Amplify Your Options: Ease Filled Budgeting

How do you budget without creating all the icky feelings? The feelings of lack and limitation. The feelings of coiled spring anxiety.

How do you find ease?

The trick to ease filled budgeting is to start, well, easy.

First off, show your money some love. Pay attention to it. How much do you have? How much is coming in? How much is going out? Amplifying ALWAYS starts with a radically honest self-assessment of where you’re at. Always. And radical. Write it all out. Be grateful for what you have. Make friends with the calculator on your phone. Answer the following questions:

  • Are you spending more that you’re earning?
  • Do you pay off your credit card, in full, every month?
  • What savings do you have? How much are you adding to them each month?

Comb through every bank account (current and savings), credit card, pension plan, investments. Be nitty gritty. Radical honesty remember?

Now you know what you’re at in gory detail, it’s time to find the opportunity in your situation. To play along, you can find the worksheet here.

Take your last three months of spending. We’re going to classify your spending into Joy Fueled, Necessary and No Joy. The easiest way to do this is to print off your bank statement and grab three different coloured highlighters. For each line on your statement, ask yourself, did spending this money bring me joy? This only works if you’re radically honest with yourself. The latest Urban Decay palette that everyone’s raving about but you’ve never opened? Doesn’t count. Start to notice patterns. Food with friends will be different from grabbing work lunch. Once you’re done, tally up how much you’ve spent in each category. If you want to get super fancy, you can calculate the percentage of each.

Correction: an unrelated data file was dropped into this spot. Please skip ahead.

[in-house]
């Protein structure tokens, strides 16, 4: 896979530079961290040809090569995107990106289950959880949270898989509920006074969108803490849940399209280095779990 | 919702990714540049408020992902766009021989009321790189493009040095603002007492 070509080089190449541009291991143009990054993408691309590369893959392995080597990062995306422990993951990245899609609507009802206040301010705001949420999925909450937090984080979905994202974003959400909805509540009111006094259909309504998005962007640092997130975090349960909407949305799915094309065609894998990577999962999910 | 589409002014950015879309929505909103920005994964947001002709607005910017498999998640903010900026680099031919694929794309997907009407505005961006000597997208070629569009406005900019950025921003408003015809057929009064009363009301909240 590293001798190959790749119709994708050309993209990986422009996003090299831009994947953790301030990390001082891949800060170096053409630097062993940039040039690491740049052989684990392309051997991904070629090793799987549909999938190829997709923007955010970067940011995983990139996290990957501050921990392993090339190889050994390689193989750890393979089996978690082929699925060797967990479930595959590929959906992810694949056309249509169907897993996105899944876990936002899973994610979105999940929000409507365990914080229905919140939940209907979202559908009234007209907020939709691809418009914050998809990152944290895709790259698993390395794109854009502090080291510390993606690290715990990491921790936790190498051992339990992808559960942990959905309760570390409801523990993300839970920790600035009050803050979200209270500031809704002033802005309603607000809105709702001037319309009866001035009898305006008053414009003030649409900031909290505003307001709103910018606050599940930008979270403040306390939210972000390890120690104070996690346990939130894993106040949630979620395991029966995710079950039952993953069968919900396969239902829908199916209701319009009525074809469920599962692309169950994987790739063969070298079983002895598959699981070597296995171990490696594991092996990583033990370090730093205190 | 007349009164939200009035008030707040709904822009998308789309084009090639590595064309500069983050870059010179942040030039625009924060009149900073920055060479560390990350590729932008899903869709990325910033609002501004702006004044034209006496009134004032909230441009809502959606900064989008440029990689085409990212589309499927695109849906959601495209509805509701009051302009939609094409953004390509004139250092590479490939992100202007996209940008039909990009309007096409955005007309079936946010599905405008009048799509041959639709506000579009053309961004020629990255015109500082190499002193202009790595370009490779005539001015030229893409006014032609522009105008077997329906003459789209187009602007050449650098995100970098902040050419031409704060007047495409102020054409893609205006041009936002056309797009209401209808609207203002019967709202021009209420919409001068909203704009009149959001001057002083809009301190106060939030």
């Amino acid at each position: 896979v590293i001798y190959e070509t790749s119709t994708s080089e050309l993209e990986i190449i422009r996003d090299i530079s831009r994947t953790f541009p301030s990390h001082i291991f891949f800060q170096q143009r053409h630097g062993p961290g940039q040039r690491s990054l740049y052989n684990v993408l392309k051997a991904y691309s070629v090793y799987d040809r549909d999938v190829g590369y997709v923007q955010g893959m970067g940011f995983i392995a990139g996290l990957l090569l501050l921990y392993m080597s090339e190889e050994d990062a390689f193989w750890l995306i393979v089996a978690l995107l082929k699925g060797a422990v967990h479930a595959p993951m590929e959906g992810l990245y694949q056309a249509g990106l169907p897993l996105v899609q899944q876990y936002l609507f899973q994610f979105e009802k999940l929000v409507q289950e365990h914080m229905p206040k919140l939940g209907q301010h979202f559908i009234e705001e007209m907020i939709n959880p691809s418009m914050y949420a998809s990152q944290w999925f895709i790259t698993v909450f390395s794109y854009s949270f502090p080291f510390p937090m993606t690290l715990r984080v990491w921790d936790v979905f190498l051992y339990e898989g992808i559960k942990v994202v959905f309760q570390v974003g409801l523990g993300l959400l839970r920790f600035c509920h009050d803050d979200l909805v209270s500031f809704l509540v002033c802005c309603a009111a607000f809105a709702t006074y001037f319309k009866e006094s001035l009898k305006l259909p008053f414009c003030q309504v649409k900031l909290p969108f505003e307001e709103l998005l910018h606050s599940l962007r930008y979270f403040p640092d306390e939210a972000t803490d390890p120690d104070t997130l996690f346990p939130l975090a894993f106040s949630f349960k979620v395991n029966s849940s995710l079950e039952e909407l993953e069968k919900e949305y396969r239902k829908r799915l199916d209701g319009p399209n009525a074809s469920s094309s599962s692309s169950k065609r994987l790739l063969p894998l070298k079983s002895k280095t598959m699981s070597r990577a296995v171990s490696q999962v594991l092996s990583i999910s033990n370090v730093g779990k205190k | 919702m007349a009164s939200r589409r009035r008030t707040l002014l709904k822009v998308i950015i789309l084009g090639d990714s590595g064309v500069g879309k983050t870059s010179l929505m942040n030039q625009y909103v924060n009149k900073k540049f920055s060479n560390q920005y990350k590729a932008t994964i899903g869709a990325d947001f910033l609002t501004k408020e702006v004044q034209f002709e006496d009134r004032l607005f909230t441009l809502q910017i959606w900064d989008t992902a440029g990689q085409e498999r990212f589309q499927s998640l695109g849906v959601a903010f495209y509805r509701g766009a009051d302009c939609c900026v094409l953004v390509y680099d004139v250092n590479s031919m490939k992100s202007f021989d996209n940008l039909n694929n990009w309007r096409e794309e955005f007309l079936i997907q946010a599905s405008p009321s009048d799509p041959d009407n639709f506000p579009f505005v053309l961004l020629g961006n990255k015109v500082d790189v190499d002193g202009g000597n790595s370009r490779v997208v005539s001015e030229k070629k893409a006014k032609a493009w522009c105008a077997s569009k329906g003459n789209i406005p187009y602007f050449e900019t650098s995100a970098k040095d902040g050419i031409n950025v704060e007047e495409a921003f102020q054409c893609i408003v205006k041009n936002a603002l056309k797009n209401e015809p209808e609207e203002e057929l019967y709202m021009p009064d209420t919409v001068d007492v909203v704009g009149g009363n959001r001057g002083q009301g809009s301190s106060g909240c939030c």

Where do you consistently spend money and get value from it?

AND.

Where do you consistently spend money and NOT get value from it?

That money right there is your opportunity. You can reallocate that money and not lose out. You’re already not getting joy from it so you won’t notice when you spend it on something else. Like debt. Or not spend it at all.

The next big question is where to reallocate it to? Now you know where you’re at, its time to know where you’re going.

Start out with open dreaming. Brainstorm to your heart’s content. Write out every single dam financial goal you can think of. Pay off the credit card. Have six months living costs in the bank. Be able to afford Sophia Webster heels. Start investing. House. Wedding. Travel. Save goodbye to your student loan. Consolidate debt and get in control. There are no bad ideas. Let it all out. This is not the time for filtering.

Maybe take your time here. Let it percolate for a day. Come back to it. What ideas stay front of mind? What feels like an obligation? What feels goooooood and motivating?

Time to prioritise. If you have debt, this needs to be on the shortlist. Make sure you know the interest rates on your debt, credit card, and various savings accounts so you can make informed decisions about where your money needs to flow. Sometimes if the savings interest is higher than the debt interest it can make sense to prioritise savings. But if that sentence has you bamboozled, stick to getting rid of debt at priority número uno.

Make sure you have no more than three priorities. Ease comes from clarity so don’t try to do too much at once. Currently, my financial goals are:

  1. Pay off my student loan